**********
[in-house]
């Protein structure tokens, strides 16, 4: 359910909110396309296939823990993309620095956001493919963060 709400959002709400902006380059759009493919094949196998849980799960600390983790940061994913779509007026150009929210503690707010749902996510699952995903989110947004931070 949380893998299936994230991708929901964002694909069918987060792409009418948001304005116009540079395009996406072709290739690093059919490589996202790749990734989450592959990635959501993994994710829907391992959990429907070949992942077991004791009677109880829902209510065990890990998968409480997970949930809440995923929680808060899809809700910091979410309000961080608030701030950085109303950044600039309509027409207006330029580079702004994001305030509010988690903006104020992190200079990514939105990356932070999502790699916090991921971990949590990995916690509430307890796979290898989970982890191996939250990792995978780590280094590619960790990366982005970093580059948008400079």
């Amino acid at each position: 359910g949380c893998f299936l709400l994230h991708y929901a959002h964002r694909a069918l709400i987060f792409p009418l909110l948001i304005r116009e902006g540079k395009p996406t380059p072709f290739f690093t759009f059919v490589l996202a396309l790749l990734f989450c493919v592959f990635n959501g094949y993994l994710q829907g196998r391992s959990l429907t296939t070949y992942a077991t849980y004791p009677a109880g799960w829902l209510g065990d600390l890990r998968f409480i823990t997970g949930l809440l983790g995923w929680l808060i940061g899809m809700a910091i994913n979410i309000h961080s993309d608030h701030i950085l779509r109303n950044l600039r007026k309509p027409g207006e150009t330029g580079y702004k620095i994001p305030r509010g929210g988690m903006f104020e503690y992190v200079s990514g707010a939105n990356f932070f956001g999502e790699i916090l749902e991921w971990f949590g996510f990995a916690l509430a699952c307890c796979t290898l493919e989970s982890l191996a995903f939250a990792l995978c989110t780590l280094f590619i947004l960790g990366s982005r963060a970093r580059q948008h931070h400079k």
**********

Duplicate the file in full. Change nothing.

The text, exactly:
[in-house]
């Protein structure tokens, strides 16, 4: 359910909110396309296939823990993309620095956001493919963060 709400959002709400902006380059759009493919094949196998849980799960600390983790940061994913779509007026150009929210503690707010749902996510699952995903989110947004931070 949380893998299936994230991708929901964002694909069918987060792409009418948001304005116009540079395009996406072709290739690093059919490589996202790749990734989450592959990635959501993994994710829907391992959990429907070949992942077991004791009677109880829902209510065990890990998968409480997970949930809440995923929680808060899809809700910091979410309000961080608030701030950085109303950044600039309509027409207006330029580079702004994001305030509010988690903006104020992190200079990514939105990356932070999502790699916090991921971990949590990995916690509430307890796979290898989970982890191996939250990792995978780590280094590619960790990366982005970093580059948008400079």
């Amino acid at each position: 359910g949380c893998f299936l709400l994230h991708y929901a959002h964002r694909a069918l709400i987060f792409p009418l909110l948001i304005r116009e902006g540079k395009p996406t380059p072709f290739f690093t759009f059919v490589l996202a396309l790749l990734f989450c493919v592959f990635n959501g094949y993994l994710q829907g196998r391992s959990l429907t296939t070949y992942a077991t849980y004791p009677a109880g799960w829902l209510g065990d600390l890990r998968f409480i823990t997970g949930l809440l983790g995923w929680l808060i940061g899809m809700a910091i994913n979410i309000h961080s993309d608030h701030i950085l779509r109303n950044l600039r007026k309509p027409g207006e150009t330029g580079y702004k620095i994001p305030r509010g929210g988690m903006f104020e503690y992190v200079s990514g707010a939105n990356f932070f956001g999502e790699i916090l749902e991921w971990f949590g996510f990995a916690l509430a699952c307890c796979t290898l493919e989970s982890l191996a995903f939250a990792l995978c989110t780590l280094f590619i947004l960790g990366s982005r963060a970093r580059q948008h931070h400079k």